Chaldean Christians

Chaldean Christians
Chaldean Christians
(ܟܲܠܕܵܝܹܐ Kaldāye)
Chaldeansoftheprovinceof Mardin.JPG
Chaldean Catholics from Mardin, 19th century.
Regions with significant populations
 Iraq 550,000
 Syria 40,000
 Iran 20,000
 Turkey 8,000
Syriac Christianity (in union with Rome)
The Bible
Syriac as a liturgical language.[1]
(Neo-Aramaic, Arabic)

Chaldean Christians play /kælˈdən/ (ܟܠܕܝ̈ܐ) are ethnic Assyrian adherents of the Chaldean Catholic Church, most of whom entered communion with the Catholic Church from the Church of the East, which was already Catholic, but most wanted to stray away from the Catholic Church, causing the split in the 17th and 18th centuries.[2] In addition to their homeland, migrant Chaldean Catholic communities are found in the United States, Sweden, Germany, France, Canada and Australia.[3]

Geographically, the Chaldeans originate from central and southern Assyria, the Nineveh plains[4], where the ruins of the ancient Assyrian capitals of Nineveh and Nimrud are located.[5]

Chaldean Christians should not be confused with the Saint Thomas Christians of India (also called the Chaldean Syrian Church), who are also sometimes known as "Chaldean Christians".


Chaldean Catholics in Jordan and Turkey

The 1896 Statistics of the Chaldean Catholics[6] counted 233 parishes and 177 churches or chapels. The Chaldean Catholic clergy numbered 248 priests; they were assisted by the religious of the Congregation of St. Hormizd (Rabban-Hormizd) who numbered about one hundred. There were about 52 Chaldean schools (not counting those conducted by Latin nuns and missionaries). At Mosul there was a patriarchal seminary, distinct from the Chaldean seminary directed by the Dominicans. The total number of the Chaldean Christians is nearly 1.4 million, 78,000 of whom are in the Diocese of Mosul.

The patriarch considers Baghdad as the principal city of his see. His title of "Patriarch of Babylon" results from the identification of Baghdad with ancient Babylon (Baghdad is 55 miles north of the ancient city of Babylon and corresponds to northern Babylonia). However, the Chaldean patriarch resides habitually at Mosul and reserves for himself the direct administration of this diocese and that of Baghdad. There are five archbishops (resident respectively at Basra, Diyarbakır, Kirkuk, Salmas and Urmia) and seven bishops. Eight patriarchal vicars govern the small Chaldean communities dispersed throughout Turkey and Persia. The Chaldean clergy, especially the monks of Rabban-Hormizd, have established some missionary stations in the mountain districts inhabited by Nestorians. Three dioceses are in Persia, the others in Turkey.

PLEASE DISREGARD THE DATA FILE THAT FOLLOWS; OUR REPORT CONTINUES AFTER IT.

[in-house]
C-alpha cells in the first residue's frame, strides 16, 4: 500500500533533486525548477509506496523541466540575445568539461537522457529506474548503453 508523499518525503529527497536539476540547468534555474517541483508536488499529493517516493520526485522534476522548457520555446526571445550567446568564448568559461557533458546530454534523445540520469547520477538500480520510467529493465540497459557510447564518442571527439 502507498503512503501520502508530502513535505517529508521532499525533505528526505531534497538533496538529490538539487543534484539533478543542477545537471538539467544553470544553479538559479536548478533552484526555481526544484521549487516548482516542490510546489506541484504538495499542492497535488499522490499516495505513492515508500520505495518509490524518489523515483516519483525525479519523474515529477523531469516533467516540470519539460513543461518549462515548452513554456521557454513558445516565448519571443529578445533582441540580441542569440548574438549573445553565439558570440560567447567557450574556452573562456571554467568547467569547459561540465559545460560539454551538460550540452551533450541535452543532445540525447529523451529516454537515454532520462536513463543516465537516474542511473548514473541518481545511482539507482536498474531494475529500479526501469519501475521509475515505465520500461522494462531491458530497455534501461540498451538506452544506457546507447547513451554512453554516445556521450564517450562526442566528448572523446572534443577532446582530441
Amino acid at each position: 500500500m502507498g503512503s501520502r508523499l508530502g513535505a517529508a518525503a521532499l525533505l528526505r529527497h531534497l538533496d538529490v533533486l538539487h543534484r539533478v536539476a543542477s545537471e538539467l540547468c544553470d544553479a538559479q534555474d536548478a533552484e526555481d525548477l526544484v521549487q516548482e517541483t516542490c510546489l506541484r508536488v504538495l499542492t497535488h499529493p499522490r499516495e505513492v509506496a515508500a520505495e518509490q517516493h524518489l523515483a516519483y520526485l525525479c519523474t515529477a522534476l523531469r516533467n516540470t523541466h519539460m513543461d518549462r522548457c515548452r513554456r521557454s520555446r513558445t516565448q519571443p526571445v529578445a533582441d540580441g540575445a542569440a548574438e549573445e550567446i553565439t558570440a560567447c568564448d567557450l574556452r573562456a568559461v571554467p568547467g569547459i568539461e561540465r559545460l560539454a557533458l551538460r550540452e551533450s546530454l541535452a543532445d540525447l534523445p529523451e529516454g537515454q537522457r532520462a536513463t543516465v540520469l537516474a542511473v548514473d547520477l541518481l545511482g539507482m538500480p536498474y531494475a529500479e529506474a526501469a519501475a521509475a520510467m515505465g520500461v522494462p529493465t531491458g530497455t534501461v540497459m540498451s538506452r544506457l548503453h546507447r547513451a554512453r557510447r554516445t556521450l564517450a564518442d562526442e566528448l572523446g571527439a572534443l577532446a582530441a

The liturgical language of the Chaldean Catholic Church is Syriac a Neo-Aramaic dialect. The liturgy of the Chaldean Church is written in Syriac alphabet.

The literary revival in the early 20th century was mostly due to the Lazarist, Pere Bedjan, a Persian Chaldean Catholic, who devoted much industry and learning to popularizing among his people, including Catholics, Orthodox Christians and the Assyrian Church, their ancient chronicles, the lives of Assyrian saints and martyrs, even works of the ancient Assyrian doctors.[7]

In mid-March 2008, Chaldean Catholic Archbishop Paulos Faraj Rahho of Mosul was found dead, having been kidnapped two weeks earlier. Pope Benedict XVI condemned his death, calling it an act of inhuman violence. Sunni and Shia Muslims also expressed their condemnation.[8]

Chaldean Catholics today number approximately 550,000 of Iraq's estimated 800,000 Assyrian Christians.[2] Perhaps the best known Iraqi Chaldean Catholic is former Iraqi deputy prime minister, Tariq Aziz (real name Michael Youhanna).[2]

Predominantly Assyrian Chaldean Catholic towns in Iraq

107 year old Chaldean man from Mosul, Iraq, 1895

See also

FlagofAssyria.svg Assyrians portal


  1. ^
  2. ^ a b c BBC NEWS (March 13, 2008). "Who are the Chaldean Christians?". BBC NEWS. Retrieved March 26, 2010. 
  3. ^ Edmund Ghareeb, Beth Dougherty (2004). Historical Dictionary of Iraq. Scarecrow Press. p. 56. ISBN 9780810843301. 
  4. ^
  5. ^ "ASSYRIAN IDENTITY IN ANCIENT TIMES AND TODAY". "...many modern Assyrians originating from central Assyria now identify with "Chaldeans"..." 
  6. ^ by Mgr. George 'Abdisho' Khayyath to the Abbé Chabot (Revue de l'Orient Chrétien, I, no. 4)
  7. ^ "New Advent Catholic Encyclopedia". 
  8. ^ "Iraqi archbishop death condemned". BBC News. 2008-03-13. Retrieved 2009-12-31.  from BBC News

 This article incorporates text from a publication now in the public domainHerbermann, Charles, ed (1913). Catholic Encyclopedia. Robert Appleton Company. 

External links

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